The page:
– xzczd
    Jul 26 '13 at 9:04
  • $\begingroup$ f[1, 2 a] gives the expected result, (1+16 a^4), but f[1, a] gives (2) which is not the expected result. I don't know why this happens. $\endgroup$
    – M6299
    Jul 26 '13 at 9:07
  • 1
    $\begingroup$ @M6299 That's because when the replacement really begins, the expression has become 256 + 4 a^2 /. {2 a -> 1, 4 -> 1}, 4 a^2 doesn't match 2 a, so it remains as it is :) $\endgroup$
    – xzczd
    Jul 26 '13 at 9:11

In this answer, I focus on the case of pure functions with one or more Slot in their body, which is different than the other answers.

First I present the function optionalFu which works just like Function, but which turns of a message. This message is the one that is generated when not all slots can be filled from the given input, like in {#,#2}&[5]. It is interesting to interpret this message as a warning, rather than an error and to ignore it, because Mathematica still fills all the slots it can. So {#,#2}&[5] evaluates to {5,#2} and it remains to be seen what to do with #2. The second function in this answer, optFuWithDefaults, replaces such slots (#2) with default values.

Be warned that the code for optionalFu and optFuWithDefaults are both very unreadable, but they appear to work nicely and it definitely more informative to read the examples below than the code.

optionalFu =
   Function @@ Hold[
     Quiet[## &, {Function::slotn}],
   {2, 1, 0} -> Function @@ Hold[##]
   ], HoldAll]

optFuWithDefaults = 
 Function[{functionBody, slotDefaultRules, nSlots},
   {fuToken, argsHeld},
   argsHeld = Hold @@ Slot /@ Range[nSlots] /. slotDefaultRules;
     (Function @@ {
         }) @@ argsHeld, HoldAll]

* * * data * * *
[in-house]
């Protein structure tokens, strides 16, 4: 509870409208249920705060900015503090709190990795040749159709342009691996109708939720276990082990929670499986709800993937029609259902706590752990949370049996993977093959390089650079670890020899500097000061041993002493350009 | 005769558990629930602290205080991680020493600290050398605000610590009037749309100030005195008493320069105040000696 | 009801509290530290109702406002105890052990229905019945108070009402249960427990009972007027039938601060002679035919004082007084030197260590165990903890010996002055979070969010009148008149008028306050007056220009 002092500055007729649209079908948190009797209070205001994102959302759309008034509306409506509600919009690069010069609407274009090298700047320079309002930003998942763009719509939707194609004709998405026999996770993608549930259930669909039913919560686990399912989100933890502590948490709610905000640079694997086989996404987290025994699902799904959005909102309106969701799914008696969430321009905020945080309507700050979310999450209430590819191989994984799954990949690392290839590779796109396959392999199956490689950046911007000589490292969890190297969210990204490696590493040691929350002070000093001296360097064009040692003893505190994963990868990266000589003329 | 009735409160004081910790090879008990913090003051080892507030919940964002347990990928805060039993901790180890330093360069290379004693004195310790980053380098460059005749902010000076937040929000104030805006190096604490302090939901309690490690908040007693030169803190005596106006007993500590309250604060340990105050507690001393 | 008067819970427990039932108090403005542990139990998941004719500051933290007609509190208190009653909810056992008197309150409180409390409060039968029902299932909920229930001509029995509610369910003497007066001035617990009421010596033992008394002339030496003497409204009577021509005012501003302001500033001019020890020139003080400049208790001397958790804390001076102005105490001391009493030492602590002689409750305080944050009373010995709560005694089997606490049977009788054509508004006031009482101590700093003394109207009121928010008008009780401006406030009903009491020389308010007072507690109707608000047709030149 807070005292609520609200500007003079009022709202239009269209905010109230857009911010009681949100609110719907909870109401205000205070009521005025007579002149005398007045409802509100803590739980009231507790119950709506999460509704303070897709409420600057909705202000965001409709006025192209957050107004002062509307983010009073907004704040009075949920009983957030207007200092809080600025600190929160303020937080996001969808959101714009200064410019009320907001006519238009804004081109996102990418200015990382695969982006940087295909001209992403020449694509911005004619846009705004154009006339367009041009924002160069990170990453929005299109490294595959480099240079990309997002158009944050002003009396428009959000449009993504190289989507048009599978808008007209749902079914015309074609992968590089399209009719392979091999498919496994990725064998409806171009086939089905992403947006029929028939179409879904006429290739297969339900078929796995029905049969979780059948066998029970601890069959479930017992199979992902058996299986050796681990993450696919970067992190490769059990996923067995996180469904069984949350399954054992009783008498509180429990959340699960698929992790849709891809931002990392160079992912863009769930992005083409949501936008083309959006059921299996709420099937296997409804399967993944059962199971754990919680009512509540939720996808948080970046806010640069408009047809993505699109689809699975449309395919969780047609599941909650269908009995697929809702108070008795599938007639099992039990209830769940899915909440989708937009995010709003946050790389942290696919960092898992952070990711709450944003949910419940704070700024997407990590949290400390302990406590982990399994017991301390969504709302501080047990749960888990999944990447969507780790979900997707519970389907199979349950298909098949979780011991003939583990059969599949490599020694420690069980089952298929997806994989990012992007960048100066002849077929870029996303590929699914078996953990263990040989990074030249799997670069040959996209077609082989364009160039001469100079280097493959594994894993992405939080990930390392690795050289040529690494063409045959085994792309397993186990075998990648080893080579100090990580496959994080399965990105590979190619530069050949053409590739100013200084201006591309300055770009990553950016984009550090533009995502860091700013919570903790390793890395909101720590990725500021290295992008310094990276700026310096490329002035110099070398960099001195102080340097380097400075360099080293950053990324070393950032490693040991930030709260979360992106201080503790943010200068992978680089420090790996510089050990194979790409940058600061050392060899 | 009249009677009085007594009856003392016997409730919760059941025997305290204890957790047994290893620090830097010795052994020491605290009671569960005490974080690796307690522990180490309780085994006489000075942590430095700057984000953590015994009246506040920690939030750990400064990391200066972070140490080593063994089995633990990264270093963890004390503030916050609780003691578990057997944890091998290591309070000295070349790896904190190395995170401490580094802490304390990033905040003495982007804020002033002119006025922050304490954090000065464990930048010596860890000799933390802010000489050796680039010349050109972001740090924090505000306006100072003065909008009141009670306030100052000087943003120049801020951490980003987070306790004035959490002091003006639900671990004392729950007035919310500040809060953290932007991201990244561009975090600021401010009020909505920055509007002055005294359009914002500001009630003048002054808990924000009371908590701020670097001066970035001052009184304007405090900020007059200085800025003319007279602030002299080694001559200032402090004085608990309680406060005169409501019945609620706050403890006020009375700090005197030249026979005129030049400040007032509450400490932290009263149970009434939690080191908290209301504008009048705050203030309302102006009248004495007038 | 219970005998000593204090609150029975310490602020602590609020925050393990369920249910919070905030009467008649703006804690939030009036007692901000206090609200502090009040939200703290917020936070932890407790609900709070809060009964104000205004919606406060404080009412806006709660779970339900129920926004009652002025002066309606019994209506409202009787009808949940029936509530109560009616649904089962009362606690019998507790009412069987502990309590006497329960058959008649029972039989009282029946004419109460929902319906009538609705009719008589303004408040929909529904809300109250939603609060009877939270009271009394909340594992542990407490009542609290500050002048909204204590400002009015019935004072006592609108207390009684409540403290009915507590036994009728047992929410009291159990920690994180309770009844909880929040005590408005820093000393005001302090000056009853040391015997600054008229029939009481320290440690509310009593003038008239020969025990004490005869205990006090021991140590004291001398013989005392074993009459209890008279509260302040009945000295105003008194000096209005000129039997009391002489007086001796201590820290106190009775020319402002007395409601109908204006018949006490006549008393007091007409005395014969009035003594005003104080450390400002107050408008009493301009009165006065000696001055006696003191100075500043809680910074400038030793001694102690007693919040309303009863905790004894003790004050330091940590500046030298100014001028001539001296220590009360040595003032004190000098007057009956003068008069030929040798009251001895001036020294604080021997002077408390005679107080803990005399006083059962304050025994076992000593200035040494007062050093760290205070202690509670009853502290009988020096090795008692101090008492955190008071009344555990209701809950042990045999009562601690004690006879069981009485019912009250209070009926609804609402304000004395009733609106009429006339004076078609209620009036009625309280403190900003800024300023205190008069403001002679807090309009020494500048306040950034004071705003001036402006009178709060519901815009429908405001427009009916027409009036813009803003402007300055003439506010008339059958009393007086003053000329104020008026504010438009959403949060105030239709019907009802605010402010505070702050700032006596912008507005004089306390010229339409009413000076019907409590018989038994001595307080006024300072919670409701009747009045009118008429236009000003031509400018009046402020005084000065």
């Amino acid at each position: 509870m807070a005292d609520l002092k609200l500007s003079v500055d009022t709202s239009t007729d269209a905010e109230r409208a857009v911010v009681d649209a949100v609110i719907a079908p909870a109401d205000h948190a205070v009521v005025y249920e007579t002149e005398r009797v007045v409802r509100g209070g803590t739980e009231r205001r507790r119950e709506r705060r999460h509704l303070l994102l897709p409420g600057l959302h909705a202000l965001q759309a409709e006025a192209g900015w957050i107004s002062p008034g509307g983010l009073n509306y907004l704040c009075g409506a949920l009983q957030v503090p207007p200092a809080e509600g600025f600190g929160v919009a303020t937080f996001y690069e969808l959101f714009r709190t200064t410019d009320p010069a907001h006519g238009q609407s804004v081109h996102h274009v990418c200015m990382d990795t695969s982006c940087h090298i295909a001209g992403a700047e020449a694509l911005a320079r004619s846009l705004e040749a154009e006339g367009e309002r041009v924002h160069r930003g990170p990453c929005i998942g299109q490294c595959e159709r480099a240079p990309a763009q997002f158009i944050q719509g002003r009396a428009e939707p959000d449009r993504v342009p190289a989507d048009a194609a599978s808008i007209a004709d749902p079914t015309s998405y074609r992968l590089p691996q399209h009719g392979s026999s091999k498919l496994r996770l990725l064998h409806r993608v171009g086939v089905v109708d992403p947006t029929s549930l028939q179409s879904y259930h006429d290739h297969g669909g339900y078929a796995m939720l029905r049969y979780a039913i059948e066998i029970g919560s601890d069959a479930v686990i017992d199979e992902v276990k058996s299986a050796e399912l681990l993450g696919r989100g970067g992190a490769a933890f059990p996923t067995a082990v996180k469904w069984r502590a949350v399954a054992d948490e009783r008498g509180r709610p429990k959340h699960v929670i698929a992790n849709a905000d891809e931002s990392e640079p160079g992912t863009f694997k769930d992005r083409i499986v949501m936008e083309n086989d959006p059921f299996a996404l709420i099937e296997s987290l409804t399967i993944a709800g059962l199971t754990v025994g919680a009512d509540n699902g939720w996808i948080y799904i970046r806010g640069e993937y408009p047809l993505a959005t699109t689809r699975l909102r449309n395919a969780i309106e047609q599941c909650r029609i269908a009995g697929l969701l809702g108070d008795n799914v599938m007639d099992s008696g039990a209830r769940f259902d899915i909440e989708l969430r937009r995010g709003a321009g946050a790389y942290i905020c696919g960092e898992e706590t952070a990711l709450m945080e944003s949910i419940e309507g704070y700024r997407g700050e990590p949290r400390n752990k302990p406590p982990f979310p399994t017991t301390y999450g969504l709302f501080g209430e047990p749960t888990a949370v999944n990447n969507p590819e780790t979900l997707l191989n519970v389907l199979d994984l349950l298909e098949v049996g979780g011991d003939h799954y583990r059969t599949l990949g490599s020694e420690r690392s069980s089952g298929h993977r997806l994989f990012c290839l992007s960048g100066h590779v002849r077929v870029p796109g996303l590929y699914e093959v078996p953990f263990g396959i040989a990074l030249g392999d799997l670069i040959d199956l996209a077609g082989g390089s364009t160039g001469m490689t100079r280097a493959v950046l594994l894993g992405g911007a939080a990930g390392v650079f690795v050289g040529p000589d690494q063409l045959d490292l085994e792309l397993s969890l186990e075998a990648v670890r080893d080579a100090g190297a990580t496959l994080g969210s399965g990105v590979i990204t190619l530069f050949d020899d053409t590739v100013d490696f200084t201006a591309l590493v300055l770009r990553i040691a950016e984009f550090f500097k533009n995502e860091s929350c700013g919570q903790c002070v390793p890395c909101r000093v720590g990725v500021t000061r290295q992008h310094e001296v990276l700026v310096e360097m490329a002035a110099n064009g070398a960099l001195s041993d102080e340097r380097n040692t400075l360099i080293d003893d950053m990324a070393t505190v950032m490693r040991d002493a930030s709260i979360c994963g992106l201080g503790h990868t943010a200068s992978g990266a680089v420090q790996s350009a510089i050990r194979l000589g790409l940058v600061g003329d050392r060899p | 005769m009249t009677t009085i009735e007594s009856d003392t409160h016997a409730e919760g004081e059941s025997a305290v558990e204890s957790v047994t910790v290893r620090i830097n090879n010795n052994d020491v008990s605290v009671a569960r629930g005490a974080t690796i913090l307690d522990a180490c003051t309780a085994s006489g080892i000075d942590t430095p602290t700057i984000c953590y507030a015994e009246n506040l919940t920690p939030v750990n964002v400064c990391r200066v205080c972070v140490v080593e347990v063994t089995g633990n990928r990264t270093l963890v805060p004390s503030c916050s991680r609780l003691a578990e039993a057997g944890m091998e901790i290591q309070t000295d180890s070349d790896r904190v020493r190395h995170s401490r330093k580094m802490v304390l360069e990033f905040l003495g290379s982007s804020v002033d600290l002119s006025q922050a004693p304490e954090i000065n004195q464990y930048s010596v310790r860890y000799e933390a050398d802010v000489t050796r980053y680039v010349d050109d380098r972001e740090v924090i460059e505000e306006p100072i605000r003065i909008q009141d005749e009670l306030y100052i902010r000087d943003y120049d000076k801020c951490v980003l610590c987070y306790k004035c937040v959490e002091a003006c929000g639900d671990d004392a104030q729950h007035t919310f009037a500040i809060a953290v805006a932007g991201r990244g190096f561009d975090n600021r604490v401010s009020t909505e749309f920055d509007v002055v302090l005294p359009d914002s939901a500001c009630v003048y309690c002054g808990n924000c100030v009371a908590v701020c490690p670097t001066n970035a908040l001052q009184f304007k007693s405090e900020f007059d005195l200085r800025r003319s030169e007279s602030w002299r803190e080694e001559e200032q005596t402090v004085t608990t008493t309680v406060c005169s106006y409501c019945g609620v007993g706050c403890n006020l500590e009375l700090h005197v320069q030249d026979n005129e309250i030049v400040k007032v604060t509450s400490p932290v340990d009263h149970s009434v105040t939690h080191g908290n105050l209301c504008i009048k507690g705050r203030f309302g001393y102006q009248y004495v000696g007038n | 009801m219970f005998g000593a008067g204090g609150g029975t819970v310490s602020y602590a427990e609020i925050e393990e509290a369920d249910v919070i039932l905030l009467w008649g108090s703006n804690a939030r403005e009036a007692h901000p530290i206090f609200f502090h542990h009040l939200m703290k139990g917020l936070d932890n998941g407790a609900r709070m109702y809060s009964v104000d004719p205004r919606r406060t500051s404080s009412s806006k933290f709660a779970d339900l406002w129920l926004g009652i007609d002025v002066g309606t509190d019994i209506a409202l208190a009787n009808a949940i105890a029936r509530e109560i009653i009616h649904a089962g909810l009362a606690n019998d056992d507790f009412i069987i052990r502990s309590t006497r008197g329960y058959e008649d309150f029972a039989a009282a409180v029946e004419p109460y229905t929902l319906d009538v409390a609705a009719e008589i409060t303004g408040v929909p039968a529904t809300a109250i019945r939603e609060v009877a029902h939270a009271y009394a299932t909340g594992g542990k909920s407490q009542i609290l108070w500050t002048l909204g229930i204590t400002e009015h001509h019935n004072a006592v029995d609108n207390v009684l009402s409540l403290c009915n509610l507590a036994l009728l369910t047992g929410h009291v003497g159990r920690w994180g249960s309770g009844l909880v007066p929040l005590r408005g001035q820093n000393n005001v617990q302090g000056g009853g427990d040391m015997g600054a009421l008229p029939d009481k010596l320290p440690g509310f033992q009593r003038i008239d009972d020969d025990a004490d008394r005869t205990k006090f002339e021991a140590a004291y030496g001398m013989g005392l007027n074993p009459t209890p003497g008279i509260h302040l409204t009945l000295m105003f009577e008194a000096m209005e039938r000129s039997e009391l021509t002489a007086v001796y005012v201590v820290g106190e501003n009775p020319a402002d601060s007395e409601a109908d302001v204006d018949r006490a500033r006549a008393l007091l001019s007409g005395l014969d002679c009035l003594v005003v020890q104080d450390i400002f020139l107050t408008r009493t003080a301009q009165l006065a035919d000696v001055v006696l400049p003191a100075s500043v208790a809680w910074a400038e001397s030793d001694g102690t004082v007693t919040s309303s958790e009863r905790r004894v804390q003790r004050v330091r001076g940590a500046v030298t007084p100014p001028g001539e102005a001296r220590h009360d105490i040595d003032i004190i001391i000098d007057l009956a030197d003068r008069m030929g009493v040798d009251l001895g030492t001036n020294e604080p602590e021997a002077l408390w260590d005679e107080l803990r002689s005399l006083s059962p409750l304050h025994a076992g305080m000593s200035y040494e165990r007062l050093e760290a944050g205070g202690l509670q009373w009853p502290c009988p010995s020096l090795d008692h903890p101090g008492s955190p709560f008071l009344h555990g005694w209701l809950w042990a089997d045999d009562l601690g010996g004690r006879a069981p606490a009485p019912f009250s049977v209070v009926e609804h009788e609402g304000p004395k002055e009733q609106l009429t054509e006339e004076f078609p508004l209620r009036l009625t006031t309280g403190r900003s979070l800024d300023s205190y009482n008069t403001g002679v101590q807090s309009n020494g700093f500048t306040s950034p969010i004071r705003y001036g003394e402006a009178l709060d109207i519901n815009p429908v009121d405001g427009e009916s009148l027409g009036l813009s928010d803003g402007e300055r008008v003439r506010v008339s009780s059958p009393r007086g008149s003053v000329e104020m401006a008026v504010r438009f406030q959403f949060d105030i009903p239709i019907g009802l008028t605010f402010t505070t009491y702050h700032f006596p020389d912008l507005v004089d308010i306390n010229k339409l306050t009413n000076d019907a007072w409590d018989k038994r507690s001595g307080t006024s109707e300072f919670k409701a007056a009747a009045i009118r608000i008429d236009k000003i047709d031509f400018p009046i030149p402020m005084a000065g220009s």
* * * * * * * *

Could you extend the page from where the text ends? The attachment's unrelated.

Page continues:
{fuToken -> optionalFu @@ Hold @@ Unevaluated@functionBody},
   ], HoldAll]

There are three arguments in this last function: {functionBody, slotDefaultRules, nSlots}.

functionBody is really a list (or you can use any head) of arguments that you would normally pass to Function. So if we set functionBody -> {{#, #2}} then this corresponds to {#, #2}&, while functionBody -> {Null, {#, Hold[#2]}, HoldAll} corresponds to Function[Null,{#, Hold[#2]}, HoldAll].

slotDefaultRules is a list of rules that sets default values for slots, if they are not present.

nSlots is the number of slots that are present in functionBody. I have chosen not to infer this from functionBody, because there may be functions inside functionBody and I don't want to mess with those. Instead, the user has to specify nSlots.

Simple example

fu1 = optFuWithDefaults[{{#, #2}}, {#2 -> 3}, 2];
fu1[1, 2]

To quite some extent, functions in the functionBody argument are preserved.

fu2 = optFuWithDefaults[{{#,#2, {#,#2+5}&[#2,5]}}, {#2-> 3},2];

It also works with HoldAll and RuleDelayed

fu3 = optFuWithDefaults[
         {Null, {#, Hold[#2]}, HoldAll}, 
         {#2 :> Print[hello]}, 2];
fu3[1, Print[goodbye]]

When using Rule and when not using HoldAll, arguments are also evaluated at appropriate times

fu4 = optFuWithDefaults[{{#, Hold[#2]}}, {#2 -> 2 + 2}, 2];
fu4[1, 5 + 4]

As mentioned, you can use any head in the first argument (functionBody). This means you can also use Function and get a bit of syntax highlighting (but only in the first argument)

fu5 = optFuWithDefaults[
   {#, #2} &, {#2 -> 3}, 2];
fu5[1, 2]